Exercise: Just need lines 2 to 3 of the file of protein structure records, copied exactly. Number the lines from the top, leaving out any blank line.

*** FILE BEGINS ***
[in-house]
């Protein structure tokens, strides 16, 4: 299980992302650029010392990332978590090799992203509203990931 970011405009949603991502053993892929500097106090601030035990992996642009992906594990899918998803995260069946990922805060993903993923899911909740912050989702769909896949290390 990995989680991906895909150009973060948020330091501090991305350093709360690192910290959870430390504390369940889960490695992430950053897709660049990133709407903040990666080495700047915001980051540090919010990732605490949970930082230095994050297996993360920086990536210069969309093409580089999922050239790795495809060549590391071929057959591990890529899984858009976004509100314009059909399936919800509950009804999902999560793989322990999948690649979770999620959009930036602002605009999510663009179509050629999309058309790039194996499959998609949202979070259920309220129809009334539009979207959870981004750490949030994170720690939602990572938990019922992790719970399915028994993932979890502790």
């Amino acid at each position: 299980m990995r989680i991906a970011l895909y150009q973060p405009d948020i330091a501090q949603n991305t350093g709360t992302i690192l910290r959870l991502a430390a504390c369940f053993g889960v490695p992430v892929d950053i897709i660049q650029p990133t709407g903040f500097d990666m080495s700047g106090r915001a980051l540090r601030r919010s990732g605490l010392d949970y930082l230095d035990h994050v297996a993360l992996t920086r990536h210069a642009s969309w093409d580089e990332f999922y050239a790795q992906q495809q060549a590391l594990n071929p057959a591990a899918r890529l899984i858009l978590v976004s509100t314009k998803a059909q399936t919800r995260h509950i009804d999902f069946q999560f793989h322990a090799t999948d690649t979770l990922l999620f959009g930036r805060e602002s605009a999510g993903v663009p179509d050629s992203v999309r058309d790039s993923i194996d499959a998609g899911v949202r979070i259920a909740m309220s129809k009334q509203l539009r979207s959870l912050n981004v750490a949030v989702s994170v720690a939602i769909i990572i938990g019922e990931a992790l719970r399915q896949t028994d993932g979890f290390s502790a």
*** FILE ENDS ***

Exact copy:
């Protein structure tokens, strides 16, 4: 299980992302650029010392990332978590090799992203509203990931 970011405009949603991502053993892929500097106090601030035990992996642009992906594990899918998803995260069946990922805060993903993923899911909740912050989702769909896949290390 990995989680991906895909150009973060948020330091501090991305350093709360690192910290959870430390504390369940889960490695992430950053897709660049990133709407903040990666080495700047915001980051540090919010990732605490949970930082230095994050297996993360920086990536210069969309093409580089999922050239790795495809060549590391071929057959591990890529899984858009976004509100314009059909399936919800509950009804999902999560793989322990999948690649979770999620959009930036602002605009999510663009179509050629999309058309790039194996499959998609949202979070259920309220129809009334539009979207959870981004750490949030994170720690939602990572938990019922992790719970399915028994993932979890502790």
């Amino acid at each position: 299980m990995r989680i991906a970011l895909y150009q973060p405009d948020i330091a501090q949603n991305t350093g709360t992302i690192l910290r959870l991502a430390a504390c369940f053993g889960v490695p992430v892929d950053i897709i660049q650029p990133t709407g903040f500097d990666m080495s700047g106090r915001a980051l540090r601030r919010s990732g605490l010392d949970y930082l230095d035990h994050v297996a993360l992996t920086r990536h210069a642009s969309w093409d580089e990332f999922y050239a790795q992906q495809q060549a590391l594990n071929p057959a591990a899918r890529l899984i858009l978590v976004s509100t314009k998803a059909q399936t919800r995260h509950i009804d999902f069946q999560f793989h322990a090799t999948d690649t979770l990922l999620f959009g930036r805060e602002s605009a999510g993903v663009p179509d050629s992203v999309r058309d790039s993923i194996d499959a998609g899911v949202r979070i259920a909740m309220s129809k009334q509203l539009r979207s959870l912050n981004v750490a949030v989702s994170v720690a939602i769909i990572i938990g019922e990931a992790l719970r399915q896949t028994d993932g979890f290390s502790a």